Indian Summer Salsa Recipe
Sinkology is proud to present Emily Schuermann, our food-loving guest blogger who runs Food for a Year. Emily is here to share some recipes she has created exclusively for the Sinkology blog that reflect her view of a copper sink: simple, timeless, affordable, and beautifully rustic.
October may just be my favorite time of the year. The days are beginning and ending with a crisp chill in the air but the but midday temperatures are still rising to the low 80’s. As the weeks pass the leaves are beginning to show hints of Fall as well with hints of red, yellow, copper & orange. And my garden is loving the weather as well, specifically my tomatoes.
The plants are bursting with clusters of tomatoes – it’s a beautiful sight to behold. But because it’s Fall, this bonus crop is ripening very slowly and that first frost is getting closer and closer. That’s how I got my idea for Indian Summer Salsa.
This simple recipe makes use of all the green garden tomatoes that won’t get the chance to fully ripen before the first frost. But you may be thinking – “I don’t have any green tomatoes, I don’t even have a garden! How can I make this recipe?!” Don’t worry! Store bought ripe tomatoes will substitute nicely – the only thing you’ll be missing is the hint of sourness that’s natural to green tomatoes.
I start off by rinsing off tomatoes & peppers and placing them in a roasting panThen, place 3-4 cloves of garlic on a piece of foil with a drizzle of canola oil. Wrap the foil tightly, but be sure to leave a pocket of air inside the foil. Set the foil packet of garlic atop the peppers and tomatoes and roast in a 500° oven for about 20 minutes.
Once the skins of the tomatoes and peppers begin to char slightly, remove the roasting pan from the oven and allow the veggies to cool for 10-15 minutes.
I chose to remove most of the seeds from my peppers, however that’s not an essential step if you like hot salsa.
Unwrap the garlic and discard the papery skin. Place tomatoes, peppers and garlic into a food processor. Add chives, cilantro, salt, pepper and sugar and pulse until everything is evenly chopped and to your desired consistency. Taste and add additional salt and pepper as desired.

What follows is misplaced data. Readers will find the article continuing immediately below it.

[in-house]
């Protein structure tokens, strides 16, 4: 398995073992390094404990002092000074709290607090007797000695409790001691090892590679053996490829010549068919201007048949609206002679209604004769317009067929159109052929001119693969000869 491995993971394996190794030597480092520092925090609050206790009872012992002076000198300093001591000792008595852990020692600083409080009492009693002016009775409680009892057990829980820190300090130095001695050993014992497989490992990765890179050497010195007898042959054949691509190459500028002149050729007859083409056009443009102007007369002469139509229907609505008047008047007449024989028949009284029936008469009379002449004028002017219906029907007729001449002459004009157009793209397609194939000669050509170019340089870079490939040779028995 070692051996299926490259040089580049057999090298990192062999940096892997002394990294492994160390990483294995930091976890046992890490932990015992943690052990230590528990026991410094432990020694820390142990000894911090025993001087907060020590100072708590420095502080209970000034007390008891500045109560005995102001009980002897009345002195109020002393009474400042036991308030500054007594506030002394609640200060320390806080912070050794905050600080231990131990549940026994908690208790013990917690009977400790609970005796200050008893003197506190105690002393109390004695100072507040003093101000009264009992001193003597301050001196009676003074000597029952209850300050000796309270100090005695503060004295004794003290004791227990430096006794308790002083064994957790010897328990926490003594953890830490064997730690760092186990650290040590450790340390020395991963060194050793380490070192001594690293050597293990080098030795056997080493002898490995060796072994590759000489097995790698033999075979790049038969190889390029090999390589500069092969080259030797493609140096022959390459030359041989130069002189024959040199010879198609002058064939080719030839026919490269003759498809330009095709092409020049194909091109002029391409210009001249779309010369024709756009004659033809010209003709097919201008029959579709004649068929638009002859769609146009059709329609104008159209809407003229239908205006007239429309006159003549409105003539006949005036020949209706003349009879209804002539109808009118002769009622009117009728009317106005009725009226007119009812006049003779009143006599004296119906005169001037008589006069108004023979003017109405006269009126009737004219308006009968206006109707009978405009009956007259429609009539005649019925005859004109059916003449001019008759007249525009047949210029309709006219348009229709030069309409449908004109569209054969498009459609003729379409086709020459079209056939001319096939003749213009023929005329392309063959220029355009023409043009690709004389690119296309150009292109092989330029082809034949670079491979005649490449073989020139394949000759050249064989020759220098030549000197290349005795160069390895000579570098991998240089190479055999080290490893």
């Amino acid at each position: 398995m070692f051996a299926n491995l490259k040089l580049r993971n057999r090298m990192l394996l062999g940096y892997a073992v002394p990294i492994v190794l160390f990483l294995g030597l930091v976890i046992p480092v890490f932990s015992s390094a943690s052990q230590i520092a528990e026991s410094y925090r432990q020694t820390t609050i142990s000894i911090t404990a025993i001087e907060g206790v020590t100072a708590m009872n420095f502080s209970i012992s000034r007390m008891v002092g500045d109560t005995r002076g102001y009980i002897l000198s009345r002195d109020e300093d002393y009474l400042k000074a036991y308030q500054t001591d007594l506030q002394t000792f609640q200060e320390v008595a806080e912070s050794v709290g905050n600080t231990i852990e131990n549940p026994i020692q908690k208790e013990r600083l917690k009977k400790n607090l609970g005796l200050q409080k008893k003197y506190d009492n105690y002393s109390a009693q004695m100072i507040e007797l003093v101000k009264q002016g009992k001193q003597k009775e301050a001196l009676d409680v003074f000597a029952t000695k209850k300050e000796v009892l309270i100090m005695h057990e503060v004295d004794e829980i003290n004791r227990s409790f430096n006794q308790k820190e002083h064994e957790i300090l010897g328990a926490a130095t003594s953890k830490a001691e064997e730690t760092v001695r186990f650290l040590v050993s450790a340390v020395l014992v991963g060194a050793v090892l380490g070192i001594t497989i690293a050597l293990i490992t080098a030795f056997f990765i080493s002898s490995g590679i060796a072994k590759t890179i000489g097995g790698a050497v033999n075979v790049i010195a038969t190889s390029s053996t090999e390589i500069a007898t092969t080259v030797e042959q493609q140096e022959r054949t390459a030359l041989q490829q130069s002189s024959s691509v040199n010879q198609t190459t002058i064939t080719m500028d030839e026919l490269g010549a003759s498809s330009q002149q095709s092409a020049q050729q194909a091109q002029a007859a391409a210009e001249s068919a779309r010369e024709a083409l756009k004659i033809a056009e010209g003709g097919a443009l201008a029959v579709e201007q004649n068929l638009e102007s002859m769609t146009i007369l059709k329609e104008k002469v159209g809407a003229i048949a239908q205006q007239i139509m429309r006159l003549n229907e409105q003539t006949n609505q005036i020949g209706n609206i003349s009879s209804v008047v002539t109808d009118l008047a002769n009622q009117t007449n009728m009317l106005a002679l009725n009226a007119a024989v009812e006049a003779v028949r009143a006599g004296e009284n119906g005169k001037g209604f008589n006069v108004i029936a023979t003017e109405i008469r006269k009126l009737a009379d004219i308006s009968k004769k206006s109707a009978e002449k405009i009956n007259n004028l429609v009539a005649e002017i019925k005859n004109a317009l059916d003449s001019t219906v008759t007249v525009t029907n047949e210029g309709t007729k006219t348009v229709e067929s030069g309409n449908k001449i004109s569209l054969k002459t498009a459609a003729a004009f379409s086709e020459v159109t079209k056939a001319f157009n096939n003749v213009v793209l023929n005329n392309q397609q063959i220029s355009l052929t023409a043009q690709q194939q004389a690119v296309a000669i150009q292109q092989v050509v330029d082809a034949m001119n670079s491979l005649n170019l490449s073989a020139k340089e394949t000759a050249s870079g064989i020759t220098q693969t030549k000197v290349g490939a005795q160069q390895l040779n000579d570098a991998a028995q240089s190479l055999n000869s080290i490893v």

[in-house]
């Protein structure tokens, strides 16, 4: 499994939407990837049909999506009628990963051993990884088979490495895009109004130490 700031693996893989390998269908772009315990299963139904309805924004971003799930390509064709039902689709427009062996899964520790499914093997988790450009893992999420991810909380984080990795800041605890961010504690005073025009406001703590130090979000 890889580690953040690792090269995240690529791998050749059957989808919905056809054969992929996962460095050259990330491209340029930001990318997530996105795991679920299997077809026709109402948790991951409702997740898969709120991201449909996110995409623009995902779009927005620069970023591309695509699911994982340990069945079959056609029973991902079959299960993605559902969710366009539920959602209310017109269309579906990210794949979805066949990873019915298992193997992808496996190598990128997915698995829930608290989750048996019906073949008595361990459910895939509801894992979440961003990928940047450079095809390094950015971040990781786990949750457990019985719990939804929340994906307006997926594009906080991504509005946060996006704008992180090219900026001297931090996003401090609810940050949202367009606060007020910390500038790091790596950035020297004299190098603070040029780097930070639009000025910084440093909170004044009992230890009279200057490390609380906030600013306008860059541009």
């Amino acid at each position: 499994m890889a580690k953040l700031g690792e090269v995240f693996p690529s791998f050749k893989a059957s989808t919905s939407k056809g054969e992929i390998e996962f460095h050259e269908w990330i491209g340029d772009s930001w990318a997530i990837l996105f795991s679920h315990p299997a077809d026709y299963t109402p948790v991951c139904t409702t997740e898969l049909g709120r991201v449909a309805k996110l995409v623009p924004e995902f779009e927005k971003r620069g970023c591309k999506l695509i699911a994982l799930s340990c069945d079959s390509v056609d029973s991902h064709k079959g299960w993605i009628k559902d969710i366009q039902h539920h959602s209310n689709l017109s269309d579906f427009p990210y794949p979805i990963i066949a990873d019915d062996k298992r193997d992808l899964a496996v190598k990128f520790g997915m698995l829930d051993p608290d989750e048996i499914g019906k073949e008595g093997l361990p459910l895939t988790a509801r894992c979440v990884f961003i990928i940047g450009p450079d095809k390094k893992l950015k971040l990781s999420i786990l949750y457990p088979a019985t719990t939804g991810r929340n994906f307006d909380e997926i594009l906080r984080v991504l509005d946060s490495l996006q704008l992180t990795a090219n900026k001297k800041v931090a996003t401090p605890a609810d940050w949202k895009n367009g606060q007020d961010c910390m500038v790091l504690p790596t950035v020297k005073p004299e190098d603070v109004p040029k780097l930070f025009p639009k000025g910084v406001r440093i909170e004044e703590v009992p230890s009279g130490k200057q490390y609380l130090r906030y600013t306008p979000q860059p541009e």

I typically don’t roast my red tomatoes before turning them into salsa, but these green tomatoes are so hard and sour that I decided to give the a flavor boost. The higher oven temperature helps to bring out some much needed sweetness by caramelizing the juices and softens the tomatoes nicely. Roasting at this high temperature also adds that hint of smoky char that goes so well with the other flavors in this salsa.
Whether served with chips as a yummy snack or over your favorite taco or creamy enchiladas this salsa is certain to satisfy your cravings!
- 5 c tomatoes* (I used most green - unripened tomatoes), rinsed
- 3 cloves garlic*, roasted
- 1 t canola oil
- 1 bunch cilantro
- 2-3 hot peppers*, roasted
- 4 T chopped fresh chives
- 1-2 t salt
- 1 t pepper
- ½ t sugar (optional)
- Preheat oven to 500°. Place rinsed tomatoes & peppers in a roasting pan. Next, set cloves of garlic on a piece of foil with a drizzle of canola oil. Wrap the foil tightly but be sure to leave a pocket of air inside the foil. Set the foil packet of garlic atop the peppers and tomatoes and roast them in a 500° oven for about 20 minutes.
- Once the skins of the tomatoes and peppers have begun to slightly char remove the roasting pan from the oven and allow the veggies to cool for 10-15 minutes.
- I chose to remove the most of the seeds from my peppers, however that's not an essential step if you like hot salsa.
- Unwrap the garlic and discard the papery skin.
- Place tomatoes, peppers and garlic into a food processor. Add chives, cilantro, salt, pepper and sugar and pulse until everything is evenly chopped.
- Taste and add additional salt and pepper as desired.
- Serves 10
- *Red tomatoes will substitute perfectly for green tomatoes.
- *Use more or less peppers to reach desired heat. Removing seeds can help control the heat.
- *Roasted garlic is optional.
Copper Sink TIP :: If you have a copper sink like I do, don’t worry if some of the juice from these roasted tomatoes drips into your sink and lifts off the aged copper patina in spots! It will naturally return in just a few days. Just one of the many ways that this low maintenance copper sink is real-life kitchen friendly.
For more recipes from our copper-loving foodie, check out our blog. If you have any questions about copper or copper sinks, our Sinkologists are here to help. Contact us or follow us on Facebook, Twitter, Houzz, Pinterest, or Instagram for helpful tips, recipes, and design ideas.